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Reviewed by Alice DiNizo for Readers' Favorite
Peter Robinson delights readers with the return of his Detective Chief Inspector Alan Banks who shows his love of classical music and the ability to solve even the most difficult of crimes. In "Watching the Dark", Inspector Banks teams up with D.A. Winsome, fellow officer and sometime love Annie Cabot, and his superior Catherine Gervaise as under the watchful eye of Inspector Joanna Passero from Professional Standards, he looks into the crossbow murder of Detective Inspector Bill Quinn while he is a patient at the St. Peter's Police Treatment Center. Bill Quinn has been an excellent police officer but has always been troubled by one of his unsolved cases of some years back. Young, pretty Rachel Hewitt disappeared six years earlier while on a trip with girlfriends to Tallinn, Estonia, and Quinn was never able to solve her disappearance even though he traveled to Estonia in the hope of finding Rachel Hewitt's body. Disturbing photos show up of Bill Quinn with a young woman, decidedly not his wife, and then Mihkel Lepikson, the reporter who covered Rachel's case, is murdered. Can Alan Banks find out what exactly is happening now and what happened to Rachel Hewitt those six years past?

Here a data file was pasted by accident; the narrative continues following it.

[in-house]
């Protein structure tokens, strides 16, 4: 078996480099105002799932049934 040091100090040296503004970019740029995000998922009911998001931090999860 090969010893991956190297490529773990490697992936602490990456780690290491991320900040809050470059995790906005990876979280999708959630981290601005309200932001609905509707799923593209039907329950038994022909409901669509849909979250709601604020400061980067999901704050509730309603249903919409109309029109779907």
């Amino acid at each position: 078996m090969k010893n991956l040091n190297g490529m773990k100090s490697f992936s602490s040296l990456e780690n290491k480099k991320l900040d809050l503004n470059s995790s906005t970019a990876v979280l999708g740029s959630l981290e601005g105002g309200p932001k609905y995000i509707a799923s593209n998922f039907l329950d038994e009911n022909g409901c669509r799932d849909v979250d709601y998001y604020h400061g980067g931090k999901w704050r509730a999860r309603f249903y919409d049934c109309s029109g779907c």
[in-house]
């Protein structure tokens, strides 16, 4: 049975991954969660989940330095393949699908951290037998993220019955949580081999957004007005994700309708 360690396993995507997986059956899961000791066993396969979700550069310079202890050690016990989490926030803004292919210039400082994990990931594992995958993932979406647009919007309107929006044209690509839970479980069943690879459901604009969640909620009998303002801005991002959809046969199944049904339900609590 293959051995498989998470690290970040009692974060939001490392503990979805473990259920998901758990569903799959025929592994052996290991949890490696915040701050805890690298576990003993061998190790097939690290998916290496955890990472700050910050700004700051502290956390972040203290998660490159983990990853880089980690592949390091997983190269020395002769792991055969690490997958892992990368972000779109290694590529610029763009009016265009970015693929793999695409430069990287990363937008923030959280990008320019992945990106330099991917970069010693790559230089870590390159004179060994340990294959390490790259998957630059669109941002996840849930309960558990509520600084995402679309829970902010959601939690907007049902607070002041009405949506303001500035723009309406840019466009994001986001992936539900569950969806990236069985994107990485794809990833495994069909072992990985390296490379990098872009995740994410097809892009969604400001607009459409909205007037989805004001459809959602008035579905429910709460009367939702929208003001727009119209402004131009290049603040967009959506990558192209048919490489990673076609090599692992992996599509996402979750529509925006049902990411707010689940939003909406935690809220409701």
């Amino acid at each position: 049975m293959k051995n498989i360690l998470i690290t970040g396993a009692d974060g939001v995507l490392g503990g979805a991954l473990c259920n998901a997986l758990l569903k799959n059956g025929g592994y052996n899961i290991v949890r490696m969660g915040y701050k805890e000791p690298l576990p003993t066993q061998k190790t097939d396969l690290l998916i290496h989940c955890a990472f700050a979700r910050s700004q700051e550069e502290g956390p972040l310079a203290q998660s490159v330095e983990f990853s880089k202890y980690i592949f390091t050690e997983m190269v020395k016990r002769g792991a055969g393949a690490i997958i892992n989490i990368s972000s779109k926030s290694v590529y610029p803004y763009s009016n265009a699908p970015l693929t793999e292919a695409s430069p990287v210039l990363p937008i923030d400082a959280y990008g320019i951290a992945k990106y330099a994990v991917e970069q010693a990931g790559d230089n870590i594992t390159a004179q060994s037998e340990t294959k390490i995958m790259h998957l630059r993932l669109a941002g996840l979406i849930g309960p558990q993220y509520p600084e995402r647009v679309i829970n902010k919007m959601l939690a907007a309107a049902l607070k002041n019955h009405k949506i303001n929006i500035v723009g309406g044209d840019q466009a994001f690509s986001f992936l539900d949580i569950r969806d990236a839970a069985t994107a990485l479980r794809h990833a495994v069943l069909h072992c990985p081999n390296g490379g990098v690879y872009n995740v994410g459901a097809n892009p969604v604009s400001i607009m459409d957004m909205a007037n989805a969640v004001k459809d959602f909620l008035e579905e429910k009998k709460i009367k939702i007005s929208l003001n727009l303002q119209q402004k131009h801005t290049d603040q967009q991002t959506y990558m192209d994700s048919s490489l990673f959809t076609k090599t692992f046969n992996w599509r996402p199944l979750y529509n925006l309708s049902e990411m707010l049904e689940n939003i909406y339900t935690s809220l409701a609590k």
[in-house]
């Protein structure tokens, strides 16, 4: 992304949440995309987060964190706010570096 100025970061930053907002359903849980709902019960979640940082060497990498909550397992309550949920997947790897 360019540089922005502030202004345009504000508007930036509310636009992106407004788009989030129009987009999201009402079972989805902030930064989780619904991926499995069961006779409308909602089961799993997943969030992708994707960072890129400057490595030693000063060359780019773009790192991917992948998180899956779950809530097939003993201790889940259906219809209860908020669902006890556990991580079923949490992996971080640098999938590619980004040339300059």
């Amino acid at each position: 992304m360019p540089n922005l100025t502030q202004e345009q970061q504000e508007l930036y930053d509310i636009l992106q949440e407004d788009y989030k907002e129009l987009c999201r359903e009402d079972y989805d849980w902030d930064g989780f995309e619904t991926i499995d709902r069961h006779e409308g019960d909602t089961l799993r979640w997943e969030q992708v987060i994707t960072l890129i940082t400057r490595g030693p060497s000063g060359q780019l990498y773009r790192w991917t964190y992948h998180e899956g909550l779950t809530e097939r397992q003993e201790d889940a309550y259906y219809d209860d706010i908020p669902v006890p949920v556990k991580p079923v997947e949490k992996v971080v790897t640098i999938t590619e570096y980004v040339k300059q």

"Watching the Dark" is Peter Robinson at his very best as all his 'Detective Alan Banks' stories always seem to be. Banks, Annie Cabot, D.A. Winsome, Catherine Gervaise, newcomer Joanna Passero and the characters in this story, which reaches back to when Bill Quinn and Mihkel Lepikson actively followed Rachel Hewitt's disappearance, are all believable and well-created. The dialogue and the plot line with its twists and turns appear to be created by a master writer. Readers will always put Peter Robinson's works on their "must read" lists and now "Watching the Dark" belongs there as well.